I used to do a lot with the PGC, wrote all of my own software. I used the bit-plane masks to run animation with a custom Satellite orbit generator. Satellites flying over fixed maps, NOAA imagery projected onto the map, all sorts of projections. Really pushed a Zenith Z-241 to the limit. RM Fortran-77 with lots of overlays using PLINK-86. If anyone saw Hidden Figures, the core of the orbitology code goes back to the 1960s, "PPT2" and "PPT7" Color Print- Nikon F3HP with Ektachrome and a 200mm lens. Well before Dye-Sub printers were available.

    Have this photo uploaded- the two PGC cards.

    Professional Graphics controllers by fiftyonepointsix, on Flickr

    I had Orchid PGA cards custom modified to output NTSC. Custom PROMS with extra command sequences. Wrote a custom driver to do stop-frame animation on a Panasonic TQ-2026 Video Disk Recorder. The control was via RS232. Cost about $20K or so, the disks were $100 each. Much cheaper than some of the juke-boxes that I've tacked onto a PC.
    Last edited by BrianS; February 15th, 2018 at 01:06 PM.

  5. #5
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    Can you post some pictures of the PGC Im very curious about that card(s)!

  6. #6
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    Quote Originally Posted by VERAULT View Post
    Can you post some pictures of the PGC Im very curious about that card(s)!
    See [here] also.

  7. #7

    Default

    Did the pictures of the two cards not show up?

    I found my code for reading in 3-band satellite imagery, 8-bits per pixel, so 24-bit images. Wrote a code to place them into a cube and pick out 256 colors to best represent the color map. Used a Batcher sorting algorithm and computed the distance between neighbors to generate the 256 "paint colors". Also used the run-length encoded image-write for the PGC to save time writing to the screen. Things we did in the 80s to display a color image on a PC. The Gould Deanza IP8500 was ~$80K, a Ramtek 9465 was ~$50K. So doing this on a PC, animation on a PC- much cheaper than doing the computations on a VAX 11/780 with attached image processor. And it fit on my desk. The VAX and image processors- they were big. Some of the subroutines I still use, after 40 years of writing in Fortran- you build up a personal library.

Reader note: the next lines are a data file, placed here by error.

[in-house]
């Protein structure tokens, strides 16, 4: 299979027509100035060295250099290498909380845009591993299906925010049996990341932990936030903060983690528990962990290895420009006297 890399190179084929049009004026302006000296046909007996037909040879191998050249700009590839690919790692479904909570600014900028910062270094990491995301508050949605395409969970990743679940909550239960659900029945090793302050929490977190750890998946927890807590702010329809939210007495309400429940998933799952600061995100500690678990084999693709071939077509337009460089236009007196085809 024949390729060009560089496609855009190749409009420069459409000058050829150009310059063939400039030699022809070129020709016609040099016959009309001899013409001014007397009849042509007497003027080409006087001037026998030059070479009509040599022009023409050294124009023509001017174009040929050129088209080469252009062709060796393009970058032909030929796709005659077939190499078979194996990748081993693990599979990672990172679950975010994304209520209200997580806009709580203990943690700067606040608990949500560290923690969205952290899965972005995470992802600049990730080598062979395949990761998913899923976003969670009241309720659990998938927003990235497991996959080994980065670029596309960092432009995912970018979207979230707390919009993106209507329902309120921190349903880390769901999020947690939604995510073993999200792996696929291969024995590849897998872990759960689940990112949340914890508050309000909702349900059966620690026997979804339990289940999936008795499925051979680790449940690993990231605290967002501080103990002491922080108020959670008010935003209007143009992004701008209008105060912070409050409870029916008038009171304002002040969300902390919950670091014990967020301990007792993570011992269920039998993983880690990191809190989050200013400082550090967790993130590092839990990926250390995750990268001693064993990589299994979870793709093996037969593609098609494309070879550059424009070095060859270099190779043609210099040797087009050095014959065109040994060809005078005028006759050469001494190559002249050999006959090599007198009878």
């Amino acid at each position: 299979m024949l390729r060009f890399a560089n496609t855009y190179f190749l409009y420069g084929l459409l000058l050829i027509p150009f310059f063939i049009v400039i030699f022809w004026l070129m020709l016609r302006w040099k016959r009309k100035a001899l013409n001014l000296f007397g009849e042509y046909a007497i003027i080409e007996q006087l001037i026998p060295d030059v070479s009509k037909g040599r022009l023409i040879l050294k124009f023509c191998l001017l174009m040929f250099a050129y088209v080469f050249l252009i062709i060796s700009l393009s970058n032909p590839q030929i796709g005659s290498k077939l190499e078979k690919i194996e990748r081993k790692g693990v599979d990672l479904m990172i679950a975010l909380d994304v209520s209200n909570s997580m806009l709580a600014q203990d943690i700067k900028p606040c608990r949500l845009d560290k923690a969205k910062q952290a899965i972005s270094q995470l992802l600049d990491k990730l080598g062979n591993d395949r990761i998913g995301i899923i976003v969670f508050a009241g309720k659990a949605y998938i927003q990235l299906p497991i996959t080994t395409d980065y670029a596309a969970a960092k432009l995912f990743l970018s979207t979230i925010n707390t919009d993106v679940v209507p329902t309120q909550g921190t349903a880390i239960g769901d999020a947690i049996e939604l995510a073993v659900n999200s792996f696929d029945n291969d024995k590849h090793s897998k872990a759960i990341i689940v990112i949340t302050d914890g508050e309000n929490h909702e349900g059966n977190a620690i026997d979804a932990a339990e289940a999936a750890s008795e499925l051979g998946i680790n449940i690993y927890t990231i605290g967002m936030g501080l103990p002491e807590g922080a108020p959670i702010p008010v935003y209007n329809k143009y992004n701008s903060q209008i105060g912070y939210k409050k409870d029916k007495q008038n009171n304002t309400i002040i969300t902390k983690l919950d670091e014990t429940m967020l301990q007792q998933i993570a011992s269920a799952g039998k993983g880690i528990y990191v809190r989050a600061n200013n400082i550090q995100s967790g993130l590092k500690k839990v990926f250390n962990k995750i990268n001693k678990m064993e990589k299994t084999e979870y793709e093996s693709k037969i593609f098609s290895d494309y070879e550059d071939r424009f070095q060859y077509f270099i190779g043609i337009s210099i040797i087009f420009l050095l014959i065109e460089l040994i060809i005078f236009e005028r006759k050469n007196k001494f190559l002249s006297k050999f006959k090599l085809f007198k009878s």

8. #8
    Join Date
    May 2006
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    Quote Originally Posted by VERAULT View Post
    Can you post some pictures of the PGC Im very curious about that card(s)!
    Quote Originally Posted by modem7 View Post
    See [here] also.
    Quote Originally Posted by BrianS View Post
    Did the pictures of the two cards not show up?
    I was answering the, "Im very curious about that card(s)!" portion, because curiosity usually goes beyond pictures.
    Maybe I should have not included the, "Can you post some pictures of the PGC" portion.

  9. #9

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    Quote Originally Posted by BrianS View Post
    I have a 5175 in the original Box,
    Lucky you!. Can you take some pictures?
    IBM PC 5150(A): IBM PC 5150(B): IBM PC 5160 (64-256k): IBM PC 5160 (256-640k): IBM PC 5170 (099): IBM PC 5170 (319/339): IBM PC 5140: IBM PC 5162: IBM PC 5155:
    WANTED! : IBM 5161 Expansion unit, IBM 5154 monitor, IBM EGA Graphics Memory Expansion Card, IBM PC screws,
    My IBM PC hardware collection

  10. #10
    Join Date
    Jan 2012
    Location
    Connecticut, USA
    Posts
    1,240

    Default

    Quote Originally Posted by BrianS View Post
    Did the pictures of the two cards not show up?

    I found my code for reading in 3-band satellite imagery, 8-bits per pixel, so 24-bit images. Wrote a code to place them into a cube and pick out 256 colors to best represent the color map. Used a Batcher sorting algorithm and computed the distance between neighbors to generate the 256 "paint colors". Also used the run-length encoded image-write for the PGC to save time writing to the screen. Things we did in the 80s to display a color image on a PC. The Gould Deanza IP8500 was ~$80K, a Ramtek 9465 was ~$50K. So doing this on a PC, animation on a PC- much cheaper than doing the computations on a VAX 11/780 with attached image processor. And it fit on my desk. The VAX and image processors- they were big. Some of the subroutines I still use, after 40 years of writing in Fortran- you build up a personal library.
    When I replied with "Can you post some pictures of the PGC Im very curious about that card(s)!" the images were not showing up on the thread for me,, chock it up to the site being disabled most of the day.